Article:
Wide receivers

One name immediately stands out from this group: Houston’s Nathaniel “Tank” Dell. He will always have to fight against the size concerns at just over 5’8, 163. What he won’t have to fight is his ability as a receiver. Dell made pretty much everyone who attempted to cover him look silly. He’s got tremendous agility and deep speed, looks polished as a route runner, and caught the ball extremely well. I think Dell definitely worked himself into the second-round range, but I’m not sure the Falcons will be interested at that price.

The best overall receiver prospect in Mobile remained SMU’s Rashee Rice, who had a bit of a slow start to the week before finishing with the best Day 3 of any receiver. Rice has the ideal combination of size, speed, and hands that will make him a coveted early-Day 2 prospect.

Close behind the top two were a number of standouts. Iowa State’s Xavier Hutchinson definitely looks like a Future Falcon. Big and physical with polished technique, Hutchinson lacks elite athleticism but looked more than good enough to me. He’s also a great blocker, and we know how much Atlanta values that.

Michigan State’s Jayden Reed is a player I’ve already mocked to Atlanta on several occasions, and he helped himself with a very good week. He’s a fantastic route runner who catches the ball extremely well, and he looked even more athletic than expected.

Honestly, a lot of guys showed out in Mobile and improved their stock. Here are some others who deserve a mention:

  • Trey Palmer (Nebraska)
  • Don’tayvion Wicks (Virginia)
  • Jonathan Mingo (Ole Miss)
  • Michael Wilson (Stanford)
  • Puka Nacua (BYU, missed Day 2-3 with injury)

Running backs

I wasn’t as focused on this group as I was last year due to Atlanta’s RB situation, but the need for a long-term complementary back for Tyler Allgeier was on my mind throughout the week.

The biggest winner was Tulane’s Tyjae Spears, who wowed scouts with his movement skills and deep speed. Unfortunately for Atlanta, he’s probably worked his way into the second round.

Right behind Spears was Illinois’ Chase Brown, who also looked like an electric home-run threat and ripped off big plays with consistency throughout the week. He might be available a little bit later. Texas’ Roschon Johnson left with an injury after the first day, but was very impressive. Northwestern’s Evan Hull also showed off an impressive skillset as a receiver.

Offensive tackle

This group flashed immediately with Ohio State’s Dawand Jones showing up and wrecking shop on Day 1. He dominated everybody, then pulled out of the rest of the week. It was that impressive. So he’s a guy who really helped himself ascend into that mid-to-late first round range. Otherwise, a number of players stood out over the course of the week.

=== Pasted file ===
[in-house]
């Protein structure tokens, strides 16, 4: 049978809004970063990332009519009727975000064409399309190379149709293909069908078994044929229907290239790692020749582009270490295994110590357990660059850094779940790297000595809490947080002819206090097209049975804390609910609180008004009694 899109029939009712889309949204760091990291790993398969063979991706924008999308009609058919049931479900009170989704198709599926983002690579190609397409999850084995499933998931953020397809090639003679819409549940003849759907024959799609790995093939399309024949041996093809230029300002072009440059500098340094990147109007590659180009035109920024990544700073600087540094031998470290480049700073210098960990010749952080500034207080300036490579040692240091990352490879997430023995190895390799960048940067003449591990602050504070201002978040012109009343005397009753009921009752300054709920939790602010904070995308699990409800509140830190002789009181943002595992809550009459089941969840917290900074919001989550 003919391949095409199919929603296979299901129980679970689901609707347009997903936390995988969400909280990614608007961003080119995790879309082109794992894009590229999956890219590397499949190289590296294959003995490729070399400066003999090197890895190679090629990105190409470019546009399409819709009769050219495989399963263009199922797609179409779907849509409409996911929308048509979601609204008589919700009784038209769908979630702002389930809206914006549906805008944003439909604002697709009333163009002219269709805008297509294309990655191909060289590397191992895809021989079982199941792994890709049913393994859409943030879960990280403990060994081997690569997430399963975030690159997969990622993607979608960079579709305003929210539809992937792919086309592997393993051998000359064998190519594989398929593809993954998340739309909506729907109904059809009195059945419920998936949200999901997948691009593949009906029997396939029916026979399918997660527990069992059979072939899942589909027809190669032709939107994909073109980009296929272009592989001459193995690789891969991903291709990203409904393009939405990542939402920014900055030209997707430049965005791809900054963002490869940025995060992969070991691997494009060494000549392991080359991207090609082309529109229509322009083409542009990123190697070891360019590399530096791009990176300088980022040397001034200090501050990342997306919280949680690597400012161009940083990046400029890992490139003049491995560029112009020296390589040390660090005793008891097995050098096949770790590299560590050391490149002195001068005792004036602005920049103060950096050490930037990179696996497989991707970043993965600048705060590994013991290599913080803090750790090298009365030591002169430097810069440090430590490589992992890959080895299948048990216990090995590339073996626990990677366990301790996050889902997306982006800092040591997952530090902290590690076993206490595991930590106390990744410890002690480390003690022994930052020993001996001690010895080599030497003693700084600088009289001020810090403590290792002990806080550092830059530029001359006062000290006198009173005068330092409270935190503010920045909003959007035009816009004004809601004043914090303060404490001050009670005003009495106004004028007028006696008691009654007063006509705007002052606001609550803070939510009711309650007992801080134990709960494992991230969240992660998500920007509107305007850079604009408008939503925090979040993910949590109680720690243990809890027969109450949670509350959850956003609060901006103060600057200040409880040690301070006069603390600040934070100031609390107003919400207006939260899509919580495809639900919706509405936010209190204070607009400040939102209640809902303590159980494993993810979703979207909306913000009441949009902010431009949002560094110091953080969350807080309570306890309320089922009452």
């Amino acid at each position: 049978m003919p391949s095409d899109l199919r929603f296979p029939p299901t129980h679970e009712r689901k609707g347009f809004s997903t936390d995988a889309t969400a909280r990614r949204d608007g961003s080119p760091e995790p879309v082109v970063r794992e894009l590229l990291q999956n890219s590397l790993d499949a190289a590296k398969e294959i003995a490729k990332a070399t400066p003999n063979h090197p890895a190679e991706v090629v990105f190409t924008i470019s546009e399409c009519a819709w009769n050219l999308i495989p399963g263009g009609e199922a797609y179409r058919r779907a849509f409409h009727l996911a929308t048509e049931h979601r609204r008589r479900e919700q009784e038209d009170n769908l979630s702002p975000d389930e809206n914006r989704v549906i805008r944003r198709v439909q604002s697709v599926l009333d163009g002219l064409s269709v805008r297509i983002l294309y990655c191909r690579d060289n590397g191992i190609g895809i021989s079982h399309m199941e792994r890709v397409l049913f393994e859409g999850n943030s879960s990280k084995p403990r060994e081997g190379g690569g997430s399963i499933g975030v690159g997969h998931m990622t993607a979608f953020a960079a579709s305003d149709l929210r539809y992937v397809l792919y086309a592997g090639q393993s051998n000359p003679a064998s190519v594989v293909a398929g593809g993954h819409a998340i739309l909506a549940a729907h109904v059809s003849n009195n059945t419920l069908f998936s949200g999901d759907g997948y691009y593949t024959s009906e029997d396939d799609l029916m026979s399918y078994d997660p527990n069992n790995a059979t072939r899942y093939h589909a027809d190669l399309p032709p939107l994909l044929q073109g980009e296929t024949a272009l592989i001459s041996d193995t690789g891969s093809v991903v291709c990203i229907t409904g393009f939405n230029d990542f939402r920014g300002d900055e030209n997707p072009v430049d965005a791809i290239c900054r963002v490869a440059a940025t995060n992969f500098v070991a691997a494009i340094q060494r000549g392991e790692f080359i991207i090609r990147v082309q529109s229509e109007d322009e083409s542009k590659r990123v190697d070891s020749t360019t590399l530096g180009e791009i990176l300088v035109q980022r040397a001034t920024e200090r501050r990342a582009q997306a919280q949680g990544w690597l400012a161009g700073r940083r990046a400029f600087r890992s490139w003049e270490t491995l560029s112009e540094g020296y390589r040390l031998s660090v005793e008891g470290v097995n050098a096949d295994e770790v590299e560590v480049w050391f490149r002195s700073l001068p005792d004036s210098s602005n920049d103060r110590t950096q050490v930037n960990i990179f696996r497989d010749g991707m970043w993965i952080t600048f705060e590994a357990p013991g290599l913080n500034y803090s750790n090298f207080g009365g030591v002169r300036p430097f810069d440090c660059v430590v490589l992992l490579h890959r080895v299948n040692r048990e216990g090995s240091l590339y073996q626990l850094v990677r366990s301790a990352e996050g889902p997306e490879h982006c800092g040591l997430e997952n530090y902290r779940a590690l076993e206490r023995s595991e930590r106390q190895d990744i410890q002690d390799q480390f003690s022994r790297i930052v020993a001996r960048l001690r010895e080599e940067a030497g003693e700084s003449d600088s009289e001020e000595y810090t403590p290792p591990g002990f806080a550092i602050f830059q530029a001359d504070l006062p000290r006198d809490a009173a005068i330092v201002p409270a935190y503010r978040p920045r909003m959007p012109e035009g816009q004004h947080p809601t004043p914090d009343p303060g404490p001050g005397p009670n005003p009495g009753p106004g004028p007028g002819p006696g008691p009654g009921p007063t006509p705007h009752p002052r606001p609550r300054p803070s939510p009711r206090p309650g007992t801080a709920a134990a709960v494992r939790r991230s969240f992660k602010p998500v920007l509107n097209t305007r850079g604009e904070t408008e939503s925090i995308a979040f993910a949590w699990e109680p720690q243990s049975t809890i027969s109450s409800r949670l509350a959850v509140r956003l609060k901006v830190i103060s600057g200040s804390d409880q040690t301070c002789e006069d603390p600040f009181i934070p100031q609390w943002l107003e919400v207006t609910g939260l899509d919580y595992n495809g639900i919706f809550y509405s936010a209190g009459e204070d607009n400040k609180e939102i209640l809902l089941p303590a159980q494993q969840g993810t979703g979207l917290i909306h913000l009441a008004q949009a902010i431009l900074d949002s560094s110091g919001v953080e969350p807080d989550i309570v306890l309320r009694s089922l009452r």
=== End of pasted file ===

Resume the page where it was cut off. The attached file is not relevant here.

On the National side, North Carolina’s Asim Richards impressed me. I haven’t yet watched his tape, but he handled pretty much everyone he faced well during 1-on-1s and team sessions. Maryland’s Jaelyn Duncan had his ups-and-downs, but you can see the enticing size and athleticism profile that he offers. BYU’s Blake Freeland really struggled on Day 1, but stabilized on Day 2 and had a good performance on Day 3.

On the American side, Tennessee’s Darnell Wright and Syracuse’s Matthew Bergeron were the clear winners. Wright won with his size and strength, while Bergeron showed off his athleticism. Both will be in the late-first, early-second conversation.

Interior offensive line

This group featured the best offensive lineman at the Senior Bowl in Minnesota’s John Michael Schmitz, who solidified himself as a potential top-20 pick. He was dominant and played with a competitive fire that really impressed everyone in attendance. Florida’s O’Cyrus Torrence, another potential first-rounder, also had a good week overall.

North Dakota State’s Cody Mauch primarily played on the interior, including a few sessions at center. He was much better overall at guard, and although he’ll be a project there, flashed some high-end potential. TCU’s Steve Avila, who primarily played center, also got some reps at guard and looked like a Day 2 pick.

UT-Chattanooga’s McClendon Curtis was another player who surprised me, as the small school player more than held his own against a tough group. I also liked Alabama’s Emil Ekiyor Jr., who made the most of his opportunities at both center and guard.